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Non-IT sees cloud computing advantages, drives adoption

IT pros who jumped into virtualization remain hesitant to cross the cloud chasm – and that could be bad for business. Can IT pros overlook cloud gaps?

Cloud computing is here, and enterprises are increasingly taking advantage of the limitless pool of offsite resources it provides. With few exceptions, though, IT isn't really leading the charge -- even though it should be.

Not only are IT pros missing out on an opportunity to cover themselves in glory, they're also risking the possibility of becoming less relevant to their organizations.

"The thing about the cloud, it's usually driven by 'not-IT': namely the chief financial officer, individual business units and developers," said Jeff Ready, CEO at Scale Computing, an Indianapolis-based storage and server provider for small and medium-sized businesses.

That not-IT crowd sees plenty of potential in cloud computing advantages. The finance side of the house looks at public cloud and sees an easy way to avoid unnecessary capital expenditures, overhead and head count. Business units see Software as a Service (SaaS) versions of applications that are easy to get up and running and don't require any maintenance. Developers see a thriving community of their peers doing cool stuff and delivering new ideas.

Meanwhile, IT pros -- who are most technologically equipped to take on the cloud -- look at public cloud and see security holes, integration nightmares, a threat to job security and yet one more thing to do.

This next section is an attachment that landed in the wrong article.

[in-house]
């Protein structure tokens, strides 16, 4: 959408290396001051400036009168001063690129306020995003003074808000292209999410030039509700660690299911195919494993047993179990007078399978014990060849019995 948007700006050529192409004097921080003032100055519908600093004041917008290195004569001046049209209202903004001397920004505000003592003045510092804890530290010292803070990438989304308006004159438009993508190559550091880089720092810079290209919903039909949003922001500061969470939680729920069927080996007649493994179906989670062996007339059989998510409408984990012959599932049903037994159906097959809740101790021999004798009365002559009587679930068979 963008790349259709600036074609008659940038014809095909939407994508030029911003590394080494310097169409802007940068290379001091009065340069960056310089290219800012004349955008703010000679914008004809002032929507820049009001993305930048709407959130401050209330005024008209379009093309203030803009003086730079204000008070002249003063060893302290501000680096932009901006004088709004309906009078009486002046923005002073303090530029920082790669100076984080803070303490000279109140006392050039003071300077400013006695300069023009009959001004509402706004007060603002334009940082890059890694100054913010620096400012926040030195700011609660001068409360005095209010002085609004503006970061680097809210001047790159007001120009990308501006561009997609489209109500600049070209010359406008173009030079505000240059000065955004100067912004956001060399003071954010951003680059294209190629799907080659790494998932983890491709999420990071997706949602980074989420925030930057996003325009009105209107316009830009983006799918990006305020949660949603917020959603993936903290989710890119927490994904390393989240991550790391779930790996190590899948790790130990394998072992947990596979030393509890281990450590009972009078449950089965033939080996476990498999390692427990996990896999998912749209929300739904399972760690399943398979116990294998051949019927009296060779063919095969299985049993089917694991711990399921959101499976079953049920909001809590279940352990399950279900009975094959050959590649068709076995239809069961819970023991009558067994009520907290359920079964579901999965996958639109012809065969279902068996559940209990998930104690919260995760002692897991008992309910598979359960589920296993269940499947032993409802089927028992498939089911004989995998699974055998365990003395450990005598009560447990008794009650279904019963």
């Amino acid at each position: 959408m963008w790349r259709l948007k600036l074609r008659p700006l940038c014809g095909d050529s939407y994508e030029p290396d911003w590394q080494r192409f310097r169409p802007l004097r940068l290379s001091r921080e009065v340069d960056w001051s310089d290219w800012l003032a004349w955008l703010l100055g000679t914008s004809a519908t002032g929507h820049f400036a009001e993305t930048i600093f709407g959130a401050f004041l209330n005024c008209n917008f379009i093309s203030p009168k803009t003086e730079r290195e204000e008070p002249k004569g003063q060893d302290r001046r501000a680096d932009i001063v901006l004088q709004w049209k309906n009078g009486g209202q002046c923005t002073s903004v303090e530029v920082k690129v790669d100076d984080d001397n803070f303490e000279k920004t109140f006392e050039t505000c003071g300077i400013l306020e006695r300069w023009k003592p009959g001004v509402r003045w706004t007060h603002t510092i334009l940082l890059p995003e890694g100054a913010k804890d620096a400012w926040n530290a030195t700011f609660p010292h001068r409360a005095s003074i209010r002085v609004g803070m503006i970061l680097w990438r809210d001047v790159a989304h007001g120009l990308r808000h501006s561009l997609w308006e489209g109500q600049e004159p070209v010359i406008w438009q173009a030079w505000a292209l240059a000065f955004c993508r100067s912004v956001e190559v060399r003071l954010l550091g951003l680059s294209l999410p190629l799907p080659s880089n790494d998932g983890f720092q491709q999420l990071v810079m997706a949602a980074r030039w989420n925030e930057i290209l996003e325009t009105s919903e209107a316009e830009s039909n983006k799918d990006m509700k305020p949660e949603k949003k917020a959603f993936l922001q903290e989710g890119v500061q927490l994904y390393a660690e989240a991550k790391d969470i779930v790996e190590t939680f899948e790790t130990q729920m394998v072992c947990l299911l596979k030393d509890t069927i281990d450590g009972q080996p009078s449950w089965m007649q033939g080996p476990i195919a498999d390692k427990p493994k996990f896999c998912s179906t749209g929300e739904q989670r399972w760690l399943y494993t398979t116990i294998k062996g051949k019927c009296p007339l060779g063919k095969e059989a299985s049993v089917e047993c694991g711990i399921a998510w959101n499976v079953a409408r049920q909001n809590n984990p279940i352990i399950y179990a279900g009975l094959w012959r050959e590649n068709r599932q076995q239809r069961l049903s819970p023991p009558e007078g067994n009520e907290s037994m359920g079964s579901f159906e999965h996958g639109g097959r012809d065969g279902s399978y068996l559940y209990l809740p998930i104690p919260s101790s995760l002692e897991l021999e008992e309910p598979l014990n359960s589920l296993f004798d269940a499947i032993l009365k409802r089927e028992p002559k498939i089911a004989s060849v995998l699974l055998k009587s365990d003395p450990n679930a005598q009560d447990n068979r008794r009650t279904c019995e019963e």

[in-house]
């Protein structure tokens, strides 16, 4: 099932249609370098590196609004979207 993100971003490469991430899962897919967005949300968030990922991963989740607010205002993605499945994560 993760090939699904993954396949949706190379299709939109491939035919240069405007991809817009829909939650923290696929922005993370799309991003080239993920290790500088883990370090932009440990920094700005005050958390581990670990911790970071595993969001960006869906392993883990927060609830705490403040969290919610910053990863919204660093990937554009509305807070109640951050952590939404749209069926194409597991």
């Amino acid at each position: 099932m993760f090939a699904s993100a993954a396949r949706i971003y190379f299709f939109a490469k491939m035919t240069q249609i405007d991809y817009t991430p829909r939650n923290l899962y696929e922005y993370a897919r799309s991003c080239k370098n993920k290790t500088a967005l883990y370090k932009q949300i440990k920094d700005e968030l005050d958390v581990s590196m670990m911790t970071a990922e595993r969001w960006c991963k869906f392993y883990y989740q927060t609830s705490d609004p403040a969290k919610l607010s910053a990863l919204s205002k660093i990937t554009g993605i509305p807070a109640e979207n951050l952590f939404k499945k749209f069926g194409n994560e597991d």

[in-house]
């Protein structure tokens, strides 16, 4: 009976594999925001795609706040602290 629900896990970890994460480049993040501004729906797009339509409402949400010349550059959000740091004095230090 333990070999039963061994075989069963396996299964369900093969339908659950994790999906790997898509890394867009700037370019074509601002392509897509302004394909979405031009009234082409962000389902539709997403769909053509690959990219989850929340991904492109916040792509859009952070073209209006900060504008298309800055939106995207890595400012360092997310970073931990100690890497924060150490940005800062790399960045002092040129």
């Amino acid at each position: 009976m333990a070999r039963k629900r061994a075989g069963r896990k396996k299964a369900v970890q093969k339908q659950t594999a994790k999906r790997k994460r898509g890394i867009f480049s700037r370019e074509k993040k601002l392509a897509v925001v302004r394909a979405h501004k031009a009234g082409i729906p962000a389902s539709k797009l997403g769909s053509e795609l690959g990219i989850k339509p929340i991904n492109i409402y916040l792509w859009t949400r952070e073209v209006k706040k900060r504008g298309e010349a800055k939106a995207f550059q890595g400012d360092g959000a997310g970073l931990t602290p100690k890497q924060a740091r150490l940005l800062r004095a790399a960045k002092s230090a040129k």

That's a stark contrast to IT's attitude about virtualization. Back in the early 2000s, IT seized upon the nascent technology as an easy way to solve nagging capacity and power issues, reduce costs, and gain greater manageability and availability. IT adopted a "virtualization first" policy, and business owners were often the last to know their applications were running in a VM. Early adopters of virtualization were hailed as modern-day IT heroes, saving the company money and laying the foundation for a workable disaster recovery plan.

IT folks have a tendency to either dismiss or ignore cloud computing, however, while developers and application owners sally forth and reinvent the business. Not only are IT pros missing out on an opportunity to cover themselves in glory, they're also risking the possibility of becoming less relevant to their organizations.

Alex Barrett is senior executive editor for TechTarget's Data Center and Virtualization media group, with editorial oversight of SearchDataCenter.com, SearchServerVirtualization.com and SearchVMware.com.

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Any technology sufficiently invested into makes people nervous to move elsewhereYes, it's the sunk cost fallacy at work, but the fact is, time and energy spent to get environments to a workable and profitable level often require a strong incentive to make yet another step of time, energy and treasure. Highlighting the immediate benefits to an organization can mitigate this issue significantly.